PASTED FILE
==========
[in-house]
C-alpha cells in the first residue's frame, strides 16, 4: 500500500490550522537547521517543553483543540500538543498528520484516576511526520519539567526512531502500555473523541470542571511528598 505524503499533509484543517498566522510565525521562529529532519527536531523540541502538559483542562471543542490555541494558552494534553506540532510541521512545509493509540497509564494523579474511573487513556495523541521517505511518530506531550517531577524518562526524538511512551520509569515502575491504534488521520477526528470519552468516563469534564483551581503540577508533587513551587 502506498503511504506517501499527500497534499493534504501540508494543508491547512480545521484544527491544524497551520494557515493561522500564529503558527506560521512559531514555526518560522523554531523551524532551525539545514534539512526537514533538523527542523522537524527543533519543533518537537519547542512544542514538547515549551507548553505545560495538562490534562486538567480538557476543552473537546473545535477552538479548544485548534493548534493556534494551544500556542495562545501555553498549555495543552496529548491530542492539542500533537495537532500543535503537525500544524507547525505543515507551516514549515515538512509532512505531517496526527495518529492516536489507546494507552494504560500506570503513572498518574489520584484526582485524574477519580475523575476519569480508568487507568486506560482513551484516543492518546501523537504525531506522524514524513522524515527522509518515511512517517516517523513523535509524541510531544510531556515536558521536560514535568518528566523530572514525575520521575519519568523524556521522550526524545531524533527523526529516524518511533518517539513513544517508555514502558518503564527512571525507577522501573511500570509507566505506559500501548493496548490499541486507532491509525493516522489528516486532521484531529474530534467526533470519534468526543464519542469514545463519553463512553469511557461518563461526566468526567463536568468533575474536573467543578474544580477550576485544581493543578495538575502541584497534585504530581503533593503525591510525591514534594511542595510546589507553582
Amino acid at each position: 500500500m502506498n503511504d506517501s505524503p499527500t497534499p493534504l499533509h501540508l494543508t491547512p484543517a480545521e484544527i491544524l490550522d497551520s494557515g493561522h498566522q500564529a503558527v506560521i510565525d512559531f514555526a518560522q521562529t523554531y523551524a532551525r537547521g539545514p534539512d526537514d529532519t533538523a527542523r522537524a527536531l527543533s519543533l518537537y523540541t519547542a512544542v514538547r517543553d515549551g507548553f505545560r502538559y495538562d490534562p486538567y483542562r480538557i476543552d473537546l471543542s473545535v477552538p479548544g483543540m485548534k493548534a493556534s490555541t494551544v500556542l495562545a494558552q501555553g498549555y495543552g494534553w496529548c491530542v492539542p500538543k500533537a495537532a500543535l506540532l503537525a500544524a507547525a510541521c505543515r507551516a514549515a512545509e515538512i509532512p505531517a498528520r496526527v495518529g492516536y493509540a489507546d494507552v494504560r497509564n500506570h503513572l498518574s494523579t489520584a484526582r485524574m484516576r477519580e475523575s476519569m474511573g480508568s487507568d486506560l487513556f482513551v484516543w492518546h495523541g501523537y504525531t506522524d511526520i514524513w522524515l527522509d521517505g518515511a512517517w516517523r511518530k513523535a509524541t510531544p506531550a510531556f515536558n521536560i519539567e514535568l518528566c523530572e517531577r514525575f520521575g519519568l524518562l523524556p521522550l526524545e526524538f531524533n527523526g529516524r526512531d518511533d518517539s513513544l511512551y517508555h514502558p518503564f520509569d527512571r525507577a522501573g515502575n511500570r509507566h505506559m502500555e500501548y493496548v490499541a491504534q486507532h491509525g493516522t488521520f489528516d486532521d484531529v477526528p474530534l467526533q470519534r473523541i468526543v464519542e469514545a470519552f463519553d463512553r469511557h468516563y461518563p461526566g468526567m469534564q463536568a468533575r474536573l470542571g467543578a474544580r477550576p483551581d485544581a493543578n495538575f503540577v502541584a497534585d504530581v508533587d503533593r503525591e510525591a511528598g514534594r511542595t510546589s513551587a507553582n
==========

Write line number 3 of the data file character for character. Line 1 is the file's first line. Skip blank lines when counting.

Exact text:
Amino acid at each position: 500500500m502506498n503511504d506517501s505524503p499527500t497534499p493534504l499533509h501540508l494543508t491547512p484543517a480545521e484544527i491544524l490550522d497551520s494557515g493561522h498566522q500564529a503558527v506560521i510565525d512559531f514555526a518560522q521562529t523554531y523551524a532551525r537547521g539545514p534539512d526537514d529532519t533538523a527542523r522537524a527536531l527543533s519543533l518537537y523540541t519547542a512544542v514538547r517543553d515549551g507548553f505545560r502538559y495538562d490534562p486538567y483542562r480538557i476543552d473537546l471543542s473545535v477552538p479548544g483543540m485548534k493548534a493556534s490555541t494551544v500556542l495562545a494558552q501555553g498549555y495543552g494534553w496529548c491530542v492539542p500538543k500533537a495537532a500543535l506540532l503537525a500544524a507547525a510541521c505543515r507551516a514549515a512545509e515538512i509532512p505531517a498528520r496526527v495518529g492516536y493509540a489507546d494507552v494504560r497509564n500506570h503513572l498518574s494523579t489520584a484526582r485524574m484516576r477519580e475523575s476519569m474511573g480508568s487507568d486506560l487513556f482513551v484516543w492518546h495523541g501523537y504525531t506522524d511526520i514524513w522524515l527522509d521517505g518515511a512517517w516517523r511518530k513523535a509524541t510531544p506531550a510531556f515536558n521536560i519539567e514535568l518528566c523530572e517531577r514525575f520521575g519519568l524518562l523524556p521522550l526524545e526524538f531524533n527523526g529516524r526512531d518511533d518517539s513513544l511512551y517508555h514502558p518503564f520509569d527512571r525507577a522501573g515502575n511500570r509507566h505506559m502500555e500501548y493496548v490499541a491504534q486507532h491509525g493516522t488521520f489528516d486532521d484531529v477526528p474530534l467526533q470519534r473523541i468526543v464519542e469514545a470519552f463519553d463512553r469511557h468516563y461518563p461526566g468526567m469534564q463536568a468533575r474536573l470542571g467543578a474544580r477550576p483551581d485544581a493543578n495538575f503540577v502541584a497534585d504530581v508533587d503533593r503525591e510525591a511528598g514534594r511542595t510546589s513551587a507553582n